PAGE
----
The Palaeobiology research theme at Birmingham spans an extraordinary range of biological, temporal and spatial scales, and represents one of the largest clusters of palaeobiologists in the UK.

Our research theme includes world-leading palaeobiologists with expertise stretching from single-celled algae to the largest vertebrates to have walked the Earth, as well as the plants they ate. Researchers have made fundamental contributions to understanding the evolution and diversity of life on Earth, such as the radiation of the earliest fish, the origins of terrestrial vegetation, the diversity and palaeobiology of dinosaurs, the impacts of mass extinctions, and the long-term evolution of marine phytoplankton. We have strong synergies with the palaeoclimate research theme within the Geosystems Research Group, allowing us to explore the complex inter-relationships between the Earth’s biosphere, climate and environment.

There are four key areas of research within the Palaeobiology theme:

Our staff and students

Academic Staff

Honorary staff

Postdoctoral researchers

PhD students and research assistants


Our research is funded through a diverse range of sources, including NERC, ERC, Marie Curie Actions, Leverhulme Trust, Royal Society and the Palaeontological Association. We actively encourage external collaborations, as well as welcoming and supporting fellowship applications. In recent years we have hosted Royal Society, NERC, Leverhulme Trust and Royal Commission of 1851 Fellows. For further information please contact any relevant member of academic staff and see opportunities to get involved with the Geosystems community.

Public engagement

Public engagement represents a significant component of our work. The Palaeobiology group has very strong links to the Lapworth Museum of Geology, and played a key role in developing the new Museum exhibitions. We use the Museum’s temporary exhibition space to showcase our research. We frequently deliver public talks, events and educational sessions, in the Museum and further afield – please contact any member of academic staff if you are interested in having us come to talk to your group about our research.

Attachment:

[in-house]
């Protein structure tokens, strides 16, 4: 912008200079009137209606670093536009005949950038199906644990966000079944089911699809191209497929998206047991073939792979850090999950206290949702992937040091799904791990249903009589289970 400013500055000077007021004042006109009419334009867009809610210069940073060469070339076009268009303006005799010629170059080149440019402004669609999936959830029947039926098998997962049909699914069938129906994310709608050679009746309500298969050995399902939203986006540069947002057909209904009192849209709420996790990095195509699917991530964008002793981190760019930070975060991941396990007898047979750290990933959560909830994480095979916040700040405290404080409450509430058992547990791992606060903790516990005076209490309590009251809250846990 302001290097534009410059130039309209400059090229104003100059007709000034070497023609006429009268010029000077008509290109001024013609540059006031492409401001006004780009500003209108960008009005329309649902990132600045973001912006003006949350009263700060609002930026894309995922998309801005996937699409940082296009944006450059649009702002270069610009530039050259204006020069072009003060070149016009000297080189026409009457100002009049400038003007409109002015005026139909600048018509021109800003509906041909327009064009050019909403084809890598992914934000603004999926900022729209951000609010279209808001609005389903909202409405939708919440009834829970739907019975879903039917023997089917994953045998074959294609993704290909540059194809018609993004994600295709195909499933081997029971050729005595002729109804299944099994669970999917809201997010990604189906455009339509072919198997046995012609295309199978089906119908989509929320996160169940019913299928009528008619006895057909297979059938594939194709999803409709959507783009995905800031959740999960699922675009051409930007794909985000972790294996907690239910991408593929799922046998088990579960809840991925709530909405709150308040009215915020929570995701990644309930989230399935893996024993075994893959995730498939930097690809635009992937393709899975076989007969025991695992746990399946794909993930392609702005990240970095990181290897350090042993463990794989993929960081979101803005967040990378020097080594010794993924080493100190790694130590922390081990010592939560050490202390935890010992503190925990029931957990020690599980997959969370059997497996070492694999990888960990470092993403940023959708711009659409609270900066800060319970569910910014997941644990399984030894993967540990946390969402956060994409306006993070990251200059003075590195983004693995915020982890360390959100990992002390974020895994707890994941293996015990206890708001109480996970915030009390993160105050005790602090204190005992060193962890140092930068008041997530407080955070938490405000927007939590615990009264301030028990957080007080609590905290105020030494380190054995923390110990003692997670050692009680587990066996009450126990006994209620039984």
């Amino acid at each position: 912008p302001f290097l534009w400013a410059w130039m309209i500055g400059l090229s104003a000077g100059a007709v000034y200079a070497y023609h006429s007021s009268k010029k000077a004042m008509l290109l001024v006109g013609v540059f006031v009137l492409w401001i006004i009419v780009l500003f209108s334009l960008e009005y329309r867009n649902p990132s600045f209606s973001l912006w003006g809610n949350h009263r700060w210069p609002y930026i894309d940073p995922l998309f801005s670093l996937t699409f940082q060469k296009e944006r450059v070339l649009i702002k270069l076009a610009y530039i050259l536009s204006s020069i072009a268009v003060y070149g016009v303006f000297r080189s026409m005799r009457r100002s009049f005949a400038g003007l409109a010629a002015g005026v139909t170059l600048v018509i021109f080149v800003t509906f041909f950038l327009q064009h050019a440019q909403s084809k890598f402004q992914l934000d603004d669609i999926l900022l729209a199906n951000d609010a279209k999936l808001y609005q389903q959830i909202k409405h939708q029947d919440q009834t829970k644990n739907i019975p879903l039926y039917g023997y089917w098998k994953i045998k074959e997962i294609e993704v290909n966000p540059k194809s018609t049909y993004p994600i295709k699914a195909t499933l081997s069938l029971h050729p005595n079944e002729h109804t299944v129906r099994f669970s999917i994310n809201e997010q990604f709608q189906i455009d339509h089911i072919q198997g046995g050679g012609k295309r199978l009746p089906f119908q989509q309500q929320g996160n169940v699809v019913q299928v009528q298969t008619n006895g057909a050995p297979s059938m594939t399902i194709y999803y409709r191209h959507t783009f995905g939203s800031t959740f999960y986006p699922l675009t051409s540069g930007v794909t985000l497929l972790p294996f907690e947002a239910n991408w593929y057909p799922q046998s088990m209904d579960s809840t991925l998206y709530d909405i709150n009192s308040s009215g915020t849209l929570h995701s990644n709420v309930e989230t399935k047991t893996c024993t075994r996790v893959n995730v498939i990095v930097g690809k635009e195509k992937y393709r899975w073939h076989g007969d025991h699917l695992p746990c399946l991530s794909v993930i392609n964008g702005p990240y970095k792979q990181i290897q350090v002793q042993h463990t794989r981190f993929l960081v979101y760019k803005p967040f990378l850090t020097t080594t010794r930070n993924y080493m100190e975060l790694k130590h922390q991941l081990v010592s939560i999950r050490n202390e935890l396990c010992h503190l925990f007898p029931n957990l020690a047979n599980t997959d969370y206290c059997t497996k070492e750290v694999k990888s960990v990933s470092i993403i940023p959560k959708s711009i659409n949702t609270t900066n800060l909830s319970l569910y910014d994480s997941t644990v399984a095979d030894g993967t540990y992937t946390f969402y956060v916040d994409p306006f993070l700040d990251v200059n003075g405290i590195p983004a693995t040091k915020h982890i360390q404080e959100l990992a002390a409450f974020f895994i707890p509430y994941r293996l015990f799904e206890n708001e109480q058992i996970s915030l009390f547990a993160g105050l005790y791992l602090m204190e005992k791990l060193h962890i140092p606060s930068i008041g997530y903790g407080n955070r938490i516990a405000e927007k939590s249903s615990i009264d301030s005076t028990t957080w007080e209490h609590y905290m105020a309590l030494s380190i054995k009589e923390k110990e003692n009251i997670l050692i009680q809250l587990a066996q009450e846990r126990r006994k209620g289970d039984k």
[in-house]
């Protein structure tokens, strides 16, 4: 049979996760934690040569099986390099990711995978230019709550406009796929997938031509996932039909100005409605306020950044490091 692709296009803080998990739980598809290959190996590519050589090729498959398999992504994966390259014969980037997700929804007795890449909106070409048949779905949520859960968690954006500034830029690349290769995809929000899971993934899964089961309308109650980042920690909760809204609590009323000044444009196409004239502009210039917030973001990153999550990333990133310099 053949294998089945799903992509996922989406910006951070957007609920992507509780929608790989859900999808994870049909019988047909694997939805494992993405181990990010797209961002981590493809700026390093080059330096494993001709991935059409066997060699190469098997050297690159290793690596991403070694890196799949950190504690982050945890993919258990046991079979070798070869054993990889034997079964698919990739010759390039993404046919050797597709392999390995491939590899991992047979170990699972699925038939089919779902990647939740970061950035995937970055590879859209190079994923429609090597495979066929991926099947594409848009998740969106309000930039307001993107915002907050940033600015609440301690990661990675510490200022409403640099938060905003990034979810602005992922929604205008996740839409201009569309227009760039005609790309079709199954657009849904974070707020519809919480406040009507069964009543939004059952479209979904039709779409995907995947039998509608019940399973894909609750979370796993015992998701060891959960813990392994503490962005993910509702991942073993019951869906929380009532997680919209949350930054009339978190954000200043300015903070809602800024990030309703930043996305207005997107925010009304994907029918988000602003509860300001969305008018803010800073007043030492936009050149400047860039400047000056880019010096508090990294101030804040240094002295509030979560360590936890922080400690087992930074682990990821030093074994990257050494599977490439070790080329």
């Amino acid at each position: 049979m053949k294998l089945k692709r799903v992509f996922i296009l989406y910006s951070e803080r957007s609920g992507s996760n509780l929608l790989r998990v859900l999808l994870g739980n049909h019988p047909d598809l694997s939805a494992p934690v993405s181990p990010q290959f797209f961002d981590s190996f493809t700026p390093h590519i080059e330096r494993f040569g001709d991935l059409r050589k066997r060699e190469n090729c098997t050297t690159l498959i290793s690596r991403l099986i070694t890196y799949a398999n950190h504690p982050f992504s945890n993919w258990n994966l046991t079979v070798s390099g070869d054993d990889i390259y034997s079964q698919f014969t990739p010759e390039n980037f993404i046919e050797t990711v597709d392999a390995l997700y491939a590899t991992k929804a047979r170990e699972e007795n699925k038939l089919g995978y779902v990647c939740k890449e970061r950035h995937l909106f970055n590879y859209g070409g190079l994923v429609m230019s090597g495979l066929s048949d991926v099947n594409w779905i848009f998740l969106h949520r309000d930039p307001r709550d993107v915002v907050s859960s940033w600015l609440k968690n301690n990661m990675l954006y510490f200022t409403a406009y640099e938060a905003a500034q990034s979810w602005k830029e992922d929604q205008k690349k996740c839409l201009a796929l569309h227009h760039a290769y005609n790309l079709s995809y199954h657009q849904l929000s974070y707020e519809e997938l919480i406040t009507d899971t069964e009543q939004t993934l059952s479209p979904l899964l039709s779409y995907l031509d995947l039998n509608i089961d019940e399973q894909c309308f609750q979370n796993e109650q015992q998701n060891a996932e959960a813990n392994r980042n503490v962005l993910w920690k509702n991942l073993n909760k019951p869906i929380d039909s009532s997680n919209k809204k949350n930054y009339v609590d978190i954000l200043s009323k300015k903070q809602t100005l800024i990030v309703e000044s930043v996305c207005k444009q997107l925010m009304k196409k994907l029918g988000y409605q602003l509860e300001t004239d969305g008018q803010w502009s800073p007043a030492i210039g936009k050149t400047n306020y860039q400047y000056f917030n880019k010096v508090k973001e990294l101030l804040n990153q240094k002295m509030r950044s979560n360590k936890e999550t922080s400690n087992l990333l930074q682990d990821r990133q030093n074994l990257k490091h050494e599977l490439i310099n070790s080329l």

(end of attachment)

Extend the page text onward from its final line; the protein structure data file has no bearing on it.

Related courses

We offer a bespoke Palaeontology and Geology BSc/MSci programme as well as the only taught postgraduate programme in micropalaeontology in the UK - the MSc in Applied and Petroleum Micropalaeontology

Research-led teaching is a core part of our ethos, and we have an outstanding track record of helping our undergraduate and Masters students publish their research projects, present their work at conferences, and obtain funded PhD positions. 

The group includes a large, diverse and vibrant community of highly talented and motivated doctoral researchers, working on a broad range of field-, lab- and desk-based PhD projects. PhD opportunities are available annually through the CENTA doctoral training programme, and may also be advertised on an ad hoc basis as funding allows. We are always keen to talk to potential students about opportunities. We have an excellent track record of training our doctoral researchers for careers in palaeobiology, in museum, university and international research environments.


Investigating Jurassic Ocean Anoxia

In September 2018, Dr Ian B´╗┐oomer attended a UNESCO-sponsored workshop on the Early Jurassic Toarcian Oceanic Anoxic Event (T-OAE, recently designated the "Jenkyns Event").

Geosystems Early Career Researchers attend UK Scientific Ocean Drilling Workshop and win best proposal

From the 24-26th September four early career researchers (ECRs) from the Geosystems group attended the UK IODP Workshop on Scientific Ocean Drilling; Gael Lymer, Marcelo De Lira Mota, Amy Jones and Juan Pablo Castaneda Venegas.

Birmingham researchers travel to N. Ireland to seek answers on how climate changed during one of the big five mass extinctions

In September 2018, Dr's Sarah Greene and Ian Boomer travelled to the core store of the Geological Survey of Northern Ireland (GSNI) in Belfast.
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